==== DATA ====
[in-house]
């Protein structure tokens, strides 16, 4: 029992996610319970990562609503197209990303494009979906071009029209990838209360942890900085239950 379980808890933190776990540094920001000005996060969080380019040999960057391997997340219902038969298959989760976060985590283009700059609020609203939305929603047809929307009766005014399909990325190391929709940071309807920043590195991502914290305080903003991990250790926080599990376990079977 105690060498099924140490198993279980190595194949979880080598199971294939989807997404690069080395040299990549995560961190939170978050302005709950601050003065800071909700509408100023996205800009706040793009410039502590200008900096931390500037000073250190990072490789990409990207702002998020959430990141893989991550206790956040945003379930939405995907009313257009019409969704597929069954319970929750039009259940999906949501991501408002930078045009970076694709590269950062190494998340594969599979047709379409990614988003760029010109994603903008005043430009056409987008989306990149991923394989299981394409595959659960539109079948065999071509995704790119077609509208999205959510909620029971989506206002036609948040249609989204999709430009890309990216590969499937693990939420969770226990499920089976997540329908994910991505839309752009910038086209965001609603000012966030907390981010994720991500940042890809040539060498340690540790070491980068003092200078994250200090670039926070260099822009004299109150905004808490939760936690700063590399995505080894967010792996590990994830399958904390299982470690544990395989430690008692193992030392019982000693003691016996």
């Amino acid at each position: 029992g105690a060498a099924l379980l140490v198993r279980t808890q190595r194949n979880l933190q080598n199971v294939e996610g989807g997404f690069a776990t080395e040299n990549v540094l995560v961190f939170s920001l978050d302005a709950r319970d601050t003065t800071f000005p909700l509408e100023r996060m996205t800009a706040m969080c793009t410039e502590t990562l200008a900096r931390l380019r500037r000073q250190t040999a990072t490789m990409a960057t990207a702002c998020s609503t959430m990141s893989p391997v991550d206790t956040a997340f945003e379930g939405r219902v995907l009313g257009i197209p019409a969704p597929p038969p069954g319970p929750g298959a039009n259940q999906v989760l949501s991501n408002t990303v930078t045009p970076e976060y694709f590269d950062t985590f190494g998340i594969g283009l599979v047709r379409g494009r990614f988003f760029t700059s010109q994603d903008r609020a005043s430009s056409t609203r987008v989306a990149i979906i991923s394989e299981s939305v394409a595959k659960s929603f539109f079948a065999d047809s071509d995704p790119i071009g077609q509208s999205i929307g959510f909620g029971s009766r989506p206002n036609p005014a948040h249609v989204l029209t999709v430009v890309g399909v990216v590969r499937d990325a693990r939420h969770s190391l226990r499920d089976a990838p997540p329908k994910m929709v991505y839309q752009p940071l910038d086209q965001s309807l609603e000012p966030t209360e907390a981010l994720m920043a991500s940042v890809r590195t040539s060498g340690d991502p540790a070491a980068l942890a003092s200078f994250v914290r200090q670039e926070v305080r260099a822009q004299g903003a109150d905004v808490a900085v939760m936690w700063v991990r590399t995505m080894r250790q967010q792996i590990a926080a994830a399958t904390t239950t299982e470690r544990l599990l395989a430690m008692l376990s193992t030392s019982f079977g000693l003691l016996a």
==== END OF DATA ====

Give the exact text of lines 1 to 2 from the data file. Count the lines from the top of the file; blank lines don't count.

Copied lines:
[in-house]
């Protein structure tokens, strides 16, 4: 029992996610319970990562609503197209990303494009979906071009029209990838209360942890900085239950 379980808890933190776990540094920001000005996060969080380019040999960057391997997340219902038969298959989760976060985590283009700059609020609203939305929603047809929307009766005014399909990325190391929709940071309807920043590195991502914290305080903003991990250790926080599990376990079977 105690060498099924140490198993279980190595194949979880080598199971294939989807997404690069080395040299990549995560961190939170978050302005709950601050003065800071909700509408100023996205800009706040793009410039502590200008900096931390500037000073250190990072490789990409990207702002998020959430990141893989991550206790956040945003379930939405995907009313257009019409969704597929069954319970929750039009259940999906949501991501408002930078045009970076694709590269950062190494998340594969599979047709379409990614988003760029010109994603903008005043430009056409987008989306990149991923394989299981394409595959659960539109079948065999071509995704790119077609509208999205959510909620029971989506206002036609948040249609989204999709430009890309990216590969499937693990939420969770226990499920089976997540329908994910991505839309752009910038086209965001609603000012966030907390981010994720991500940042890809040539060498340690540790070491980068003092200078994250200090670039926070260099822009004299109150905004808490939760936690700063590399995505080894967010792996590990994830399958904390299982470690544990395989430690008692193992030392019982000693003691016996």